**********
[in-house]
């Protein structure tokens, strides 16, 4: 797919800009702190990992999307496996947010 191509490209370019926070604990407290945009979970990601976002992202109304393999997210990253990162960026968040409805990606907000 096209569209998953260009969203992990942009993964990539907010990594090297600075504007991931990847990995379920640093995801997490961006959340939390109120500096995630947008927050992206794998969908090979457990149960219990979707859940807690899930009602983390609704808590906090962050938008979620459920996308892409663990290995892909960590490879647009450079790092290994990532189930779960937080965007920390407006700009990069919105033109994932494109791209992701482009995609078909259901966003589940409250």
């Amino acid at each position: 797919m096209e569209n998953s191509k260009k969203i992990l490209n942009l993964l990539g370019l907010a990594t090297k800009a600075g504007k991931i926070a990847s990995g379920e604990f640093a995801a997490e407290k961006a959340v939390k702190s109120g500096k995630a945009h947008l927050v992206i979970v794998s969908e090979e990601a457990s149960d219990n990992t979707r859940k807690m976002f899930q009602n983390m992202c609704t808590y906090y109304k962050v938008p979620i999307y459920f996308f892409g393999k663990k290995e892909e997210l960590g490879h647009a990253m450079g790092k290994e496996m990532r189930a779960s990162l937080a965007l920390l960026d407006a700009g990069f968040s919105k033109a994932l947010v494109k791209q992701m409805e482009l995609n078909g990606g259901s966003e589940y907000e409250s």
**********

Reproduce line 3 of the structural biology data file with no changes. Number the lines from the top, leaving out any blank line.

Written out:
């Amino acid at each position: 797919m096209e569209n998953s191509k260009k969203i992990l490209n942009l993964l990539g370019l907010a990594t090297k800009a600075g504007k991931i926070a990847s990995g379920e604990f640093a995801a997490e407290k961006a959340v939390k702190s109120g500096k995630a945009h947008l927050v992206i979970v794998s969908e090979e990601a457990s149960d219990n990992t979707r859940k807690m976002f899930q009602n983390m992202c609704t808590y906090y109304k962050v938008p979620i999307y459920f996308f892409g393999k663990k290995e892909e997210l960590g490879h647009a990253m450079g790092k290994e496996m990532r189930a779960s990162l937080a965007l920390l960026d407006a700009g990069f968040s919105k033109a994932l947010v494109k791209q992701m409805e482009l995609n078909g990606g259901s966003e589940y907000e409250s």